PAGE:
Sunday, July 5, 2009

Flight of the Fudgies

Fudgies (noun, pl): Slang term for summer tourists to Mackinac Island, Michigan. Usage varies from the affectionate to the derogatory.
"A Big Black and White Come and Crushed My Groove Again"

DateAircraftRoute of FlightTime (hrs)Total (hrs)
05 Jul 2009N214815G0 (LeRoy, NY) - D98 (Romeo, MI) -
3BS (Midland, MI) - MCD (Mackinac Island, MI)

Romeo State Airport was quiet as Warrior 481 rolled to a stop on runway 36. Absent radio chatter or any other movement on the airport surface, Kristy and I taxied to the ramp for parking. I methodically shut down the avionics and brought the engine to a stop. Tidying the cockpit, I caught a flash of movement in my peripheral vision; a police cruiser purposefully heading directly for our parked airplane.

The cruiser stopped in front of Warrior 481 where it would block any forward movement and an imposing, uniformed figure stepped out. I opened the vent window and asked, "Is there a problem, officer?". Having my airplane "pulled over" by the police seemed an auspicious way to start a summer vacation.

Anniversaries Abound

Before describing what happened next, some context is appropriate. 2009 marked the achievement of two milestones: ten years of marriage to Kristy and twenty years since graduating from high school.

When Kristy and I married, I was still a graduate student. This meant that we lacked two critical prerequisites for a proper honeymoon: time and money. To compensate, we decided to take a trip for our tenth anniversary. We discussed going somewhere "exotic"; someplace requiring passports and driving on the wrong side of the road.

Enter The Bear, now two years old. We did not want to take a prolonged vacation away from her. Our grand plan morphed into a short excursion and we decided on Mackinac Island as the destination. The last time I set foot on Mackinac Island was thirty years earlier.

As for the high school reunion, timing was poor and I decided not to go. But I had reconnected with a few friends whom I lost track of over the last 20 years. So the trip morphed again to add visits with old friends along the way.

With The Bear at home under the watchful eye of Granny and Granddaddy, Kristy and I climbed into clear blue skies over Rochester, NY. This was Kristy's first time in the front seat of Warrior 481 in over two years. Her official flying title was "Changer of Squawk Codes and Decipherer of Air Traffic Control." We turned toward southeast Michigan, activated our VFR flight plan for passage over Canada, and contacted Buffalo for flight following. We soared over the always-spectacular Niagara Falls, crossing at 4500' in smooth, clear air.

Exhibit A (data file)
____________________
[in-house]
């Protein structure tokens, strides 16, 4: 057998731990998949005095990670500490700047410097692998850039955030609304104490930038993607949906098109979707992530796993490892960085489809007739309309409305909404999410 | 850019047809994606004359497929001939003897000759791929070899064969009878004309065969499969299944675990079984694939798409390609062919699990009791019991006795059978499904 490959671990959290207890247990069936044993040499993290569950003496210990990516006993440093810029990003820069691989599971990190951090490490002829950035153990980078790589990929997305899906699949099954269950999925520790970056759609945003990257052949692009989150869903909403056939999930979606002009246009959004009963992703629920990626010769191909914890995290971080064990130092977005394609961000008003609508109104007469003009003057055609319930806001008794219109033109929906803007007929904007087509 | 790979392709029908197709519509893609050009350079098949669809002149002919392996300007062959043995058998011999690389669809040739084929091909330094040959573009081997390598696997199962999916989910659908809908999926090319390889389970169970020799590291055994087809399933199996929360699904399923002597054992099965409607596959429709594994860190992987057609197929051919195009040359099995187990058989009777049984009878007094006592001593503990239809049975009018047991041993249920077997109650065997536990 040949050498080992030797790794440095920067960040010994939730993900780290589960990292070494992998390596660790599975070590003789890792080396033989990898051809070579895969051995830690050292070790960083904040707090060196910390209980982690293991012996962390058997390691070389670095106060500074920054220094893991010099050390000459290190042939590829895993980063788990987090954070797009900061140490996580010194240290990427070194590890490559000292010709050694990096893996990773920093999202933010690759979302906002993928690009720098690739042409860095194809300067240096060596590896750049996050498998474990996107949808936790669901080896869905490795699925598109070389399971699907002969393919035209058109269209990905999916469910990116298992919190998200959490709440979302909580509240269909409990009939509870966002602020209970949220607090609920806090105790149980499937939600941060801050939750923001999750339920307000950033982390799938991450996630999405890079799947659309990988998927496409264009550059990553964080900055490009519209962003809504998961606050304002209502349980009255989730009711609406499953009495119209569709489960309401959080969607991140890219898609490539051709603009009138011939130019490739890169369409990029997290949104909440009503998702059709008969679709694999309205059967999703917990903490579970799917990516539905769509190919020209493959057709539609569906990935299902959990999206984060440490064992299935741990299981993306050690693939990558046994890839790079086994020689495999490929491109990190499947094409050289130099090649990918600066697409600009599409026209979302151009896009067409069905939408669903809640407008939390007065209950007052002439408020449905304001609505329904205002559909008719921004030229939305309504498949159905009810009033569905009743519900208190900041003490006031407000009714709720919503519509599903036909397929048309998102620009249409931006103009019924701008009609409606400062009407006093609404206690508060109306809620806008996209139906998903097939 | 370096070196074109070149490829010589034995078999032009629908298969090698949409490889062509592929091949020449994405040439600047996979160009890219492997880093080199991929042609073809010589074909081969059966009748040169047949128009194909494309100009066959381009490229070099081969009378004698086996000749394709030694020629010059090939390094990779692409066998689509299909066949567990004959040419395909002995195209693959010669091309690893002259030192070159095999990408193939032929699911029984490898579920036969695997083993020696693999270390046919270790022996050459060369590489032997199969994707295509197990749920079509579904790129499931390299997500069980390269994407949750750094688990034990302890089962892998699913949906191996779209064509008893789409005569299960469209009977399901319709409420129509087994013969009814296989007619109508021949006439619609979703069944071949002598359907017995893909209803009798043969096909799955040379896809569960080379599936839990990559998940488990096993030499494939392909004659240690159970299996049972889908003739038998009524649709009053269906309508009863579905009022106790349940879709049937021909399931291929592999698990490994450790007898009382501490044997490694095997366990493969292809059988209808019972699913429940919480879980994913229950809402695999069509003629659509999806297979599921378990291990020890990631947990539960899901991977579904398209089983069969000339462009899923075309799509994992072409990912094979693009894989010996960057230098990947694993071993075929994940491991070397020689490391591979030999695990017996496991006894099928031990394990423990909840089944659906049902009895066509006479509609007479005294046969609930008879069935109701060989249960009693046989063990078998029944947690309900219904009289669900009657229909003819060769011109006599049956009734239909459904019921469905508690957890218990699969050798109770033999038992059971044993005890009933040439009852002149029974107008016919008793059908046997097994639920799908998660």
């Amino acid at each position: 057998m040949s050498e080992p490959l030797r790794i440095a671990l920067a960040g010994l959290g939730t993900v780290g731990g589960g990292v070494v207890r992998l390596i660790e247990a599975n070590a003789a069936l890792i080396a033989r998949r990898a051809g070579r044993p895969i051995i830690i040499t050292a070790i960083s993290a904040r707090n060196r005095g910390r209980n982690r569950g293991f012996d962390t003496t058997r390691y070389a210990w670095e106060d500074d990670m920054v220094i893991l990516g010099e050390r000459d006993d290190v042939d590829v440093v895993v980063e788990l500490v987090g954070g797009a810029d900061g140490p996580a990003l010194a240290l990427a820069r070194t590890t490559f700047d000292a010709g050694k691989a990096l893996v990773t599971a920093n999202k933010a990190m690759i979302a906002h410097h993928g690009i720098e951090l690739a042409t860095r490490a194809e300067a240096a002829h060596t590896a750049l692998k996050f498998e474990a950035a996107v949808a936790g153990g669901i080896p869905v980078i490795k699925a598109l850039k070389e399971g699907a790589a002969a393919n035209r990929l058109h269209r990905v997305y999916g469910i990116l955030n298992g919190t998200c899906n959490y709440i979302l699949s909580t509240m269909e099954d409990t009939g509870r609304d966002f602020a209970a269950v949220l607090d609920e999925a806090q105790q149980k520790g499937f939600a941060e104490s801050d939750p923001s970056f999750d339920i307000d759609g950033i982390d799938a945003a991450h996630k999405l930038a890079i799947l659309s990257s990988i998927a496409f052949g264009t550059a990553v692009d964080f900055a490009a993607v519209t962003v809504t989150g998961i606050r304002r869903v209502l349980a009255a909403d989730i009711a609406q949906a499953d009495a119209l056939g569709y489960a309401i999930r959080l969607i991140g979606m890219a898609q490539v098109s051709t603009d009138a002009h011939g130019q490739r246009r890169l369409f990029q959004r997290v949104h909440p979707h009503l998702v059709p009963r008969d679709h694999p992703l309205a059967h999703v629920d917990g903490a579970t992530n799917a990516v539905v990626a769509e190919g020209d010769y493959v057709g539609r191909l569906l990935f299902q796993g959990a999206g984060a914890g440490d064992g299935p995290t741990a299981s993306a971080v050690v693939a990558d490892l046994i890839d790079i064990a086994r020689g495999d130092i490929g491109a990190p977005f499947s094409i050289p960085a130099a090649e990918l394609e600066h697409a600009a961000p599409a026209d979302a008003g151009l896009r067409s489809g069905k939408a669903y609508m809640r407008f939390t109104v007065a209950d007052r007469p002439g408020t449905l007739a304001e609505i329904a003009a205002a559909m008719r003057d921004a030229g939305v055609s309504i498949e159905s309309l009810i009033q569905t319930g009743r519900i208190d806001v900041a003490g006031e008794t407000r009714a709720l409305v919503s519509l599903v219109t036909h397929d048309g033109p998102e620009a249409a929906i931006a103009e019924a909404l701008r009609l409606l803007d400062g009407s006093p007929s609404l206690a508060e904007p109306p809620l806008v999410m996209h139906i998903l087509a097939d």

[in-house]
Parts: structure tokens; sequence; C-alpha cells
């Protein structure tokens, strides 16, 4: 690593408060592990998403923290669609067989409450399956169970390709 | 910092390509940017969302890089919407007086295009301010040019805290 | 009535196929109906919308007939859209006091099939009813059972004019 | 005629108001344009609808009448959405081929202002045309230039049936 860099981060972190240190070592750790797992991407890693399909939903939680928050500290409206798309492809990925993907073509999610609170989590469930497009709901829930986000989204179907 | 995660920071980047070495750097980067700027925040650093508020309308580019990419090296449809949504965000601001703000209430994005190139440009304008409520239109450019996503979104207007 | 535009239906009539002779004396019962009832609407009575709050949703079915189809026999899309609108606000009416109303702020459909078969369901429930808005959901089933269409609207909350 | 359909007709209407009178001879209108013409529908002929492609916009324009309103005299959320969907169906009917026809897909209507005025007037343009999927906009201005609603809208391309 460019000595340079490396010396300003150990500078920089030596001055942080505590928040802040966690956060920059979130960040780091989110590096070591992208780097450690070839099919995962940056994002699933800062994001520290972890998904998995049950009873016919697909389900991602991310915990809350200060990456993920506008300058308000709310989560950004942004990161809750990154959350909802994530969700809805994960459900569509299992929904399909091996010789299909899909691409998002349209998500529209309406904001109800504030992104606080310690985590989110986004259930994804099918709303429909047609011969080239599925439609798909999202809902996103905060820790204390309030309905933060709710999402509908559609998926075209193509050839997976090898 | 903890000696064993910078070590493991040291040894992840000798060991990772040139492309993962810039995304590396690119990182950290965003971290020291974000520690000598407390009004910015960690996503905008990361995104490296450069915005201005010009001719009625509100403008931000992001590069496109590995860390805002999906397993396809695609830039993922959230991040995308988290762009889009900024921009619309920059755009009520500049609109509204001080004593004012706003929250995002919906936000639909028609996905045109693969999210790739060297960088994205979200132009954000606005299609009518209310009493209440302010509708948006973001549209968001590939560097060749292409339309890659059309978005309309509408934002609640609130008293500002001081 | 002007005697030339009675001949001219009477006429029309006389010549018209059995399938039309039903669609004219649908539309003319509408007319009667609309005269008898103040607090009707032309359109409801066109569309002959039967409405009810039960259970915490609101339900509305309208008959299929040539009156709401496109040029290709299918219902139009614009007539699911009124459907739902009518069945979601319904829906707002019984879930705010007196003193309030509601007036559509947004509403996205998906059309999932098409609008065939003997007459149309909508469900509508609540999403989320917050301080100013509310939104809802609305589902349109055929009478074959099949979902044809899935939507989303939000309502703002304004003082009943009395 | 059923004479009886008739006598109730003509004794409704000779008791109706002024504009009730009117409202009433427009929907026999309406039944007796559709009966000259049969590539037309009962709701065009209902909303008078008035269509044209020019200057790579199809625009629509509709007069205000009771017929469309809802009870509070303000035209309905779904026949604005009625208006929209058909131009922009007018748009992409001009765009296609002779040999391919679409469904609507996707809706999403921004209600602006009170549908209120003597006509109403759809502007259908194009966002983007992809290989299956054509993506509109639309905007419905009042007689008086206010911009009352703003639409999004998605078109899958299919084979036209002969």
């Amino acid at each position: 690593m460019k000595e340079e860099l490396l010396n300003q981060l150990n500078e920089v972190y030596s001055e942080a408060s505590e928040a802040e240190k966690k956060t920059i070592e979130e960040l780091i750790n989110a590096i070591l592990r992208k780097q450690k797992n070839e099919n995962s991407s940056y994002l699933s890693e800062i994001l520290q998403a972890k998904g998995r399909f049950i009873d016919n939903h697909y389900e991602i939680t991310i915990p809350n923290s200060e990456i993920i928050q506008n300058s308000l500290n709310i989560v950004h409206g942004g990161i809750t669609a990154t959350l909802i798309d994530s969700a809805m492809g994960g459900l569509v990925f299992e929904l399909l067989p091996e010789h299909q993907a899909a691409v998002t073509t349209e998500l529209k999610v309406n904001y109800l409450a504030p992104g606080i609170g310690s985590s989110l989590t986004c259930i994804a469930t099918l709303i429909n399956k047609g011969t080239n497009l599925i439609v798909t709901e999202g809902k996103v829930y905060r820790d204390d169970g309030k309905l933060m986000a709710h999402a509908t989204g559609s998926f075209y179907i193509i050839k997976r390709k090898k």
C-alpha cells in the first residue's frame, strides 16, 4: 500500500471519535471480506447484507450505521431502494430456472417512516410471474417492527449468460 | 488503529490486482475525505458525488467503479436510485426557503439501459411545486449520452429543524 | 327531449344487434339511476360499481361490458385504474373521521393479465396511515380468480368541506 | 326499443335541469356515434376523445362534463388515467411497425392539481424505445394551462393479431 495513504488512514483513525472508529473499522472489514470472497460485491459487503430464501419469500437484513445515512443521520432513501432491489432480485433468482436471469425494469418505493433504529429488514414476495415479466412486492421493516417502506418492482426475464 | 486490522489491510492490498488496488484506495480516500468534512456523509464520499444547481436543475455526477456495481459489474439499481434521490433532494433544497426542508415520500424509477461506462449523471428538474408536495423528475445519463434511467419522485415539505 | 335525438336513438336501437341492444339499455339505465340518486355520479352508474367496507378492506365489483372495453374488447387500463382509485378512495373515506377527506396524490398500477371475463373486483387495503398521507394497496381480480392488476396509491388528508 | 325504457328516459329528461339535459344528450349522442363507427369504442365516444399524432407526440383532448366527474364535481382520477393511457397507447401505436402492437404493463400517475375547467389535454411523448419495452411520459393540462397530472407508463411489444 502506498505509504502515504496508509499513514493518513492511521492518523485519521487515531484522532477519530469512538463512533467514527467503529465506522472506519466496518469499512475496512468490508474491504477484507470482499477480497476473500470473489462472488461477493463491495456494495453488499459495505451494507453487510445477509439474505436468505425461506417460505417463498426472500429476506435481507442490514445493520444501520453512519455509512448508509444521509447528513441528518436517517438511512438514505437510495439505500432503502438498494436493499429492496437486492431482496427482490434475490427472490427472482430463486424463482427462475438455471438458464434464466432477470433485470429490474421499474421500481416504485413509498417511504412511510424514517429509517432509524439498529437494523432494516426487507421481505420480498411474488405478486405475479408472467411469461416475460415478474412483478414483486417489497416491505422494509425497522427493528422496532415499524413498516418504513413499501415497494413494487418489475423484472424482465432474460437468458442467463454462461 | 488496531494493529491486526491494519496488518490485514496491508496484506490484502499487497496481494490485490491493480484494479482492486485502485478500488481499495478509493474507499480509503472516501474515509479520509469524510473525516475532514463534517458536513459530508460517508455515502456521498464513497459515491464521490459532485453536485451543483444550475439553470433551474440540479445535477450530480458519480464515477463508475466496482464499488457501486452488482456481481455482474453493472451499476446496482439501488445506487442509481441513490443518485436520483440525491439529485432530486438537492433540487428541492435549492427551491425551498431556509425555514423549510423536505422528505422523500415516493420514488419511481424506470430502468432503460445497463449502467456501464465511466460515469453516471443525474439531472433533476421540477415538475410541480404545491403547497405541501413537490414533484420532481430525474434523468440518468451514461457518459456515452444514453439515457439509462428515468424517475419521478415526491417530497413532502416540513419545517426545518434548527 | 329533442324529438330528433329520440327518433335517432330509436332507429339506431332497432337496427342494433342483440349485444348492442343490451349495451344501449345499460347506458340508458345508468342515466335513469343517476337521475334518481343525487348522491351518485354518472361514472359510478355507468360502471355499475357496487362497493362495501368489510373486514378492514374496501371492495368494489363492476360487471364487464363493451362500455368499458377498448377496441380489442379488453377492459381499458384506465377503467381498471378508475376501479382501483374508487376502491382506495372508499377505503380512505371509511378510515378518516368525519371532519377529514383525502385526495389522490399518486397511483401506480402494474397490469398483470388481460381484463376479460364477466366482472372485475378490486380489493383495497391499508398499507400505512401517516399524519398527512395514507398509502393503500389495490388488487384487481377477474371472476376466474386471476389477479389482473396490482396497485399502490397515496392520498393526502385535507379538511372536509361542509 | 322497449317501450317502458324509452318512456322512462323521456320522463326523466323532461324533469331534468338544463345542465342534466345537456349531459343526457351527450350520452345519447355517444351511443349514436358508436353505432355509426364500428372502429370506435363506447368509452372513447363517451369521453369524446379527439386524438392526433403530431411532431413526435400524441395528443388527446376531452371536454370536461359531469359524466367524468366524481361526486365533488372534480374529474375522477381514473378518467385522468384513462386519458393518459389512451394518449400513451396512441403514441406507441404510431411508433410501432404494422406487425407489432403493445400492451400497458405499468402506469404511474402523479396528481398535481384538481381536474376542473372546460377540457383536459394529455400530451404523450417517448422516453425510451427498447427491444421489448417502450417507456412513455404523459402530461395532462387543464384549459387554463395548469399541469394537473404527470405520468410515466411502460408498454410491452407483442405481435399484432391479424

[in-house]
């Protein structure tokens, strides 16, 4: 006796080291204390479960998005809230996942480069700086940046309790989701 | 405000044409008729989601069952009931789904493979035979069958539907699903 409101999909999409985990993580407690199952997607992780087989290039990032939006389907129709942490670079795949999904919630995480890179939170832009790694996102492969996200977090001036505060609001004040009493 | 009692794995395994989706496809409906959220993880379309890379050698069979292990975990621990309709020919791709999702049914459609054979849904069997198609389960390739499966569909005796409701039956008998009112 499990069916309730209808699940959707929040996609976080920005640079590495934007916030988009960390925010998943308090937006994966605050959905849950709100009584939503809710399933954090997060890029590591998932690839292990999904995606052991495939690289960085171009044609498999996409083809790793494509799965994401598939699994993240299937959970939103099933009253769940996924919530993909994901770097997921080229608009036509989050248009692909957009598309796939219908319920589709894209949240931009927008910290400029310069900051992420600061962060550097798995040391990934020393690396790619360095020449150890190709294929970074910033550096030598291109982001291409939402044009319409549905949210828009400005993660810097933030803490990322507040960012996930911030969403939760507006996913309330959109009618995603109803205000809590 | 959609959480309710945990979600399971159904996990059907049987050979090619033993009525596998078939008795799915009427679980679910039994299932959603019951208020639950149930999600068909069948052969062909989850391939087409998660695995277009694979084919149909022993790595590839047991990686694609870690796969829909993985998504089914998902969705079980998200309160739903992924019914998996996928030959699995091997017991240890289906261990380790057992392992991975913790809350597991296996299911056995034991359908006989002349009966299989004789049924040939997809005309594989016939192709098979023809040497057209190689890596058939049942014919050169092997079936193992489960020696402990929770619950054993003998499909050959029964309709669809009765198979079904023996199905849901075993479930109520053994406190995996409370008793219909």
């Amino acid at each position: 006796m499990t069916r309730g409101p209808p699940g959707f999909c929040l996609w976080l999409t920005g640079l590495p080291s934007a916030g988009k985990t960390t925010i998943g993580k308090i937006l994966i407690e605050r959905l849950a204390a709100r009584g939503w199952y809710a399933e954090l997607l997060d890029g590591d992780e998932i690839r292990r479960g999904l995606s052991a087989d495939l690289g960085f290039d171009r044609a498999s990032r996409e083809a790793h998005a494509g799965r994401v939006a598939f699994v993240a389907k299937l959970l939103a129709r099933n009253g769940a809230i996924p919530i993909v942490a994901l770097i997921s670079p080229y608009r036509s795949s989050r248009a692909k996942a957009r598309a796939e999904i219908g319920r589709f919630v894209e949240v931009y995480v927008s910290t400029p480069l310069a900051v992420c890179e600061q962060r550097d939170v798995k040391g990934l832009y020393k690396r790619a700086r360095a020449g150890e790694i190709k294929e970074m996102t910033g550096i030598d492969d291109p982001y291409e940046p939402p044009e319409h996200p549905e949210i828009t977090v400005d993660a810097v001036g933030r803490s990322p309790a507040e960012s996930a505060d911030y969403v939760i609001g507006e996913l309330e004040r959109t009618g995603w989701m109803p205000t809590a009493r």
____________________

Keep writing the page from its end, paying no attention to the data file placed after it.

Rainbow Bridge over the Niagara River

Aside from dodging some building cumulus clouds, flying over Canada was entirely uneventful. The Selfridge Air National Guard Base in Mount Clemens, Michigan had difficulty tracking us on radar, but was helpful in giving advisories about the parachute jumping activity near our first stop in Romeo, MI.


In high school, Jeff was one of my closest friends. We remained in contact through college, but gradually drifted apart when he got married and started a family while I left the state for graduate school. As he stood in front of my airplane in his uniform, sergeant's stripes on his shoulder, it was our first time seeing each other in 15 years.

"Is there a problem, officer?" I challenged. He laughed. A van rolled to a stop behind him; his wife, Kathy. We rode back to Jeff's house for lunch and were later joined by our friend Mike and his family.

"How long can you take for lunch?" I asked Jeff. He responded that the other sergeant on duty could manage most calls while he had lunch, though if something like a domestic disturbance occurred, he might have to leave. He managed to finish half of his first piece of pizza before the dispatcher's voice crackled from the radio to announce a domestic disturbance. Jeff finished his pizza, responded on the radio, and excused himself.

"Next time, we'll spend more time together," he promised. "And, we won't wait 15 years."
We visited longer with Mike, Kathy, and Mike's family before Kathy returned us to the airport for the next leg of our journey.

We departed Romeo State Airport in a direct crosswind, climbing above pattern altitude before turning back over the airport on course. A Cherokee was landing on runway 36 and I reached out with my camera's zoom lens to capture him prior to the landing flare.